Non-Standard Units of Measure

Yesterday I was given the opportunity to be a guest math teacher in one of our grade one classrooms. The grade one team was beginning to plan a unit on non-standard units of measure when I was sitting in on their planning meeting. I piped up that I know a non-standards unit of measure and I could teach a lesson about it.

Well one teacher took me up on the offer. So I taught a group of grade one students how to measure height in “hands”. The way that you measure a horse. This is something that comes almost naturally to me with my love and experience with horses!


I started out by showing them a picture of a friend and her horse. I talked to the students about what position a horse needed to be in to measure them, and that we measure to the withers. I then informed them that we don’t measure to the head and asked them why they thought that might be. They had many great answers, which were all a bit correct. They realized that the head moves too much to measure.img_7804

Then I showed them how we hold our hands to measure and that I happened to have
perfect hands for measuring horses, but that one of the smaller girls in the class did not because my hands were bigger.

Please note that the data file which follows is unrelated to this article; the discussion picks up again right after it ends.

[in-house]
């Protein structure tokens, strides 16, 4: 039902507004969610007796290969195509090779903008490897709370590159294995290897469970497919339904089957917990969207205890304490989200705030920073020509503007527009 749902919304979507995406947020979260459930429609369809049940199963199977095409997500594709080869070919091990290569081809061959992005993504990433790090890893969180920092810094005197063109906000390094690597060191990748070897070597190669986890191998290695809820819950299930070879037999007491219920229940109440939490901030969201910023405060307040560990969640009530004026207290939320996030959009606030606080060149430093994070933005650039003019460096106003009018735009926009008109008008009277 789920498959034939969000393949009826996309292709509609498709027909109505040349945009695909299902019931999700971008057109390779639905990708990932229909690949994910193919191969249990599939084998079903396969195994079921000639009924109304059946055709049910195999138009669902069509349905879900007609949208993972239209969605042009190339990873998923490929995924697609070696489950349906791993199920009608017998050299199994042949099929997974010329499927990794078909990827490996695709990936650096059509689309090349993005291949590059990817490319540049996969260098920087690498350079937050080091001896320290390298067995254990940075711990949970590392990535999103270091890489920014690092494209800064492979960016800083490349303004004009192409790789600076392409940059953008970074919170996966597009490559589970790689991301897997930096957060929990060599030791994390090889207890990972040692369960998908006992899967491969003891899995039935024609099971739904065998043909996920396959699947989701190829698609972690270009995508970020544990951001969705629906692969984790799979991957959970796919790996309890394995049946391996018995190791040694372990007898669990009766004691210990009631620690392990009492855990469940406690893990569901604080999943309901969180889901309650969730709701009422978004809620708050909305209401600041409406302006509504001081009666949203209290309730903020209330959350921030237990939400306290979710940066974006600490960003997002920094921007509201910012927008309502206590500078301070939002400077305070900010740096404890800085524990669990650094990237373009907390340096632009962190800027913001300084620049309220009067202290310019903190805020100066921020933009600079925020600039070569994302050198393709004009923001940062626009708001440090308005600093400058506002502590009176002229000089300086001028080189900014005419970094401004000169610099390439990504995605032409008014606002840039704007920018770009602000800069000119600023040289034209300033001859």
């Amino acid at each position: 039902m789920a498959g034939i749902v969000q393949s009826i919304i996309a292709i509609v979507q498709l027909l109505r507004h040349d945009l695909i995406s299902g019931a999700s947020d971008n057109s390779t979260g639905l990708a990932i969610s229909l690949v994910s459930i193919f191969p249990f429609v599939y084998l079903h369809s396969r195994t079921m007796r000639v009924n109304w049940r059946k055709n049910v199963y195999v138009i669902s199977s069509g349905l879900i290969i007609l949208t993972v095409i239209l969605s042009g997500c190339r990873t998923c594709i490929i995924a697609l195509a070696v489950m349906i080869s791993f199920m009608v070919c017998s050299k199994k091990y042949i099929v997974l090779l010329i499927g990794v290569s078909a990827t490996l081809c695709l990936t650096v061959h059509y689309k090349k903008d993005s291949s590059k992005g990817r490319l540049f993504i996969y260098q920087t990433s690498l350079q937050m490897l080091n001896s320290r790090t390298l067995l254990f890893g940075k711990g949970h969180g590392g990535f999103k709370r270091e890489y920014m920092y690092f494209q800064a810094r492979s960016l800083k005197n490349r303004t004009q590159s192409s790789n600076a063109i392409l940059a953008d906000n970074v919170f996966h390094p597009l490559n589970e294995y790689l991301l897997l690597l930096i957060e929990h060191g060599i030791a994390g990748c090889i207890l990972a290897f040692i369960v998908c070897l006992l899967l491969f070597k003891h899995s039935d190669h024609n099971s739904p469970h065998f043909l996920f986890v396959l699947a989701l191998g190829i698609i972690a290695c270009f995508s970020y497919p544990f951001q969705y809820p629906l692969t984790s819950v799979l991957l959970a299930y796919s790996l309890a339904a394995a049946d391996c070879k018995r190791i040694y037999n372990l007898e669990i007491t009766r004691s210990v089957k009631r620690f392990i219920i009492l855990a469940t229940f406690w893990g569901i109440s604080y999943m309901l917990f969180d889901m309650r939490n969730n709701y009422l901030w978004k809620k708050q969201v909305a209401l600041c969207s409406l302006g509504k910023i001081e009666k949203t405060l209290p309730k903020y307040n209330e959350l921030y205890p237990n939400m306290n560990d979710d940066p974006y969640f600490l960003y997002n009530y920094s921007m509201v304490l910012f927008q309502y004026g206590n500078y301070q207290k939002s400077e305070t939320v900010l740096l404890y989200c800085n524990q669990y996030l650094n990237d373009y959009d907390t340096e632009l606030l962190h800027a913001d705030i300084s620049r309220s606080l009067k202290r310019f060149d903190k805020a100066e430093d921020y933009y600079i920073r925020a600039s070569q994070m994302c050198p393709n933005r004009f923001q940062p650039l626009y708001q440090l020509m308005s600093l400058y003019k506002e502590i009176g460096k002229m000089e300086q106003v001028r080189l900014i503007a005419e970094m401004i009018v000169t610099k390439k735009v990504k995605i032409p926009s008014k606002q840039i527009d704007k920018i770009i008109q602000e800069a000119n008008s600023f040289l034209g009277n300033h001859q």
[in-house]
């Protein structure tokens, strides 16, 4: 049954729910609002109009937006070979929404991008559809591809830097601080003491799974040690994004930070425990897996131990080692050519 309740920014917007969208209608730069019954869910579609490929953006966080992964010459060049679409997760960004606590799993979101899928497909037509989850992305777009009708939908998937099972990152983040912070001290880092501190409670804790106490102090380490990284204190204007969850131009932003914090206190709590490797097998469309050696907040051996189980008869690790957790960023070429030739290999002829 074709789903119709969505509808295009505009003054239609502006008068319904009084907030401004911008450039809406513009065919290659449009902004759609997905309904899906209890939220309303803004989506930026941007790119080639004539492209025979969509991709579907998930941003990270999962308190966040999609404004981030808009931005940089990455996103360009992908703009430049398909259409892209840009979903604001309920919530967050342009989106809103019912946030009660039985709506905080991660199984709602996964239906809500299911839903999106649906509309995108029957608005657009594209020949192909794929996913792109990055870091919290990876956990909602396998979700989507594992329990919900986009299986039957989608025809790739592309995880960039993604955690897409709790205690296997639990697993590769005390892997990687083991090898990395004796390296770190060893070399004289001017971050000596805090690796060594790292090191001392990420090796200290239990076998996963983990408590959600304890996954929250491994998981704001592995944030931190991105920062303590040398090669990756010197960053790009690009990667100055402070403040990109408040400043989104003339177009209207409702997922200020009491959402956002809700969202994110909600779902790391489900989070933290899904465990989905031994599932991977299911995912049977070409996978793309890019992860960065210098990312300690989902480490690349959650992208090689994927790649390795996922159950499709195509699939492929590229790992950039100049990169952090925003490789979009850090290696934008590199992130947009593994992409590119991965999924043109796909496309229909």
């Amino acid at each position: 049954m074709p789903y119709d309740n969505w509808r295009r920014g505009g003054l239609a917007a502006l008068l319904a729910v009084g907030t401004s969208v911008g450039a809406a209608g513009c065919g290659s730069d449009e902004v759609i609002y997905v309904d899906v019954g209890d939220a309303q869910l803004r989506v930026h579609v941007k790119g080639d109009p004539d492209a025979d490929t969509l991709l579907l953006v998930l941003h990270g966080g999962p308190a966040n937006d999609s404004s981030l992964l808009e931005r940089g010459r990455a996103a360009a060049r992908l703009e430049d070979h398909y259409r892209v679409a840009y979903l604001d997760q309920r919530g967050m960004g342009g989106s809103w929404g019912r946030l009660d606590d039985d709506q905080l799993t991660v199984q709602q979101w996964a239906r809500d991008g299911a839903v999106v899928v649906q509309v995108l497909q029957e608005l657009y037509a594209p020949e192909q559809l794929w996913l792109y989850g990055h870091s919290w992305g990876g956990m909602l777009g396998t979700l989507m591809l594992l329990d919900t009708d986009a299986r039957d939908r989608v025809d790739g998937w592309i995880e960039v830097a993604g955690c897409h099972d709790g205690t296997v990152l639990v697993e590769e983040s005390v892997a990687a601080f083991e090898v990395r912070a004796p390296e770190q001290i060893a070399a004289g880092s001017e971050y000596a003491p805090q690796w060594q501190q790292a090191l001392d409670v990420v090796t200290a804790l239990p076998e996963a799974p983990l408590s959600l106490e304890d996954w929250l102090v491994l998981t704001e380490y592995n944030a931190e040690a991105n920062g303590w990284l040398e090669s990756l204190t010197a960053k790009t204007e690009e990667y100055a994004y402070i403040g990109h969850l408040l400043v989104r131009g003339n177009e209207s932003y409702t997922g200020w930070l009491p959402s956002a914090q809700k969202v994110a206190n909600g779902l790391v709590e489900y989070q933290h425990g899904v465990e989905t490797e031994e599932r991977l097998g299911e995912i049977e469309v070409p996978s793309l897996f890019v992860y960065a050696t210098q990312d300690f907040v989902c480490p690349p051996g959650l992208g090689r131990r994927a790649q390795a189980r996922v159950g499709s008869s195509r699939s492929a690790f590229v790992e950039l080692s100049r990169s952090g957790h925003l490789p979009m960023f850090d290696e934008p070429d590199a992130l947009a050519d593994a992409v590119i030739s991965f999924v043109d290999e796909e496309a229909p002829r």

I then measured one of the students to show them how it worked. We discovered that she was 11.1 hands tall. We talked about how we only measure horse’s height in hands not their width.

They then took a guess at how tall Henny might be. We had guesses from 8 hands to 20 hands! One student nearly had the right answer when she suggested 14 hands. I then showed them that Henny is 14.2 hands tall.

Finally, I gave them a list of things that we were going to measure and we talked about how to measure only the height and how to hold our “hands”. Then I set them loose on the room. It was very interesting to see all of the different measurements that they came up with for the same thing! They even had their teacher as the tallest person in the room which made her happy even though she is the opposite!





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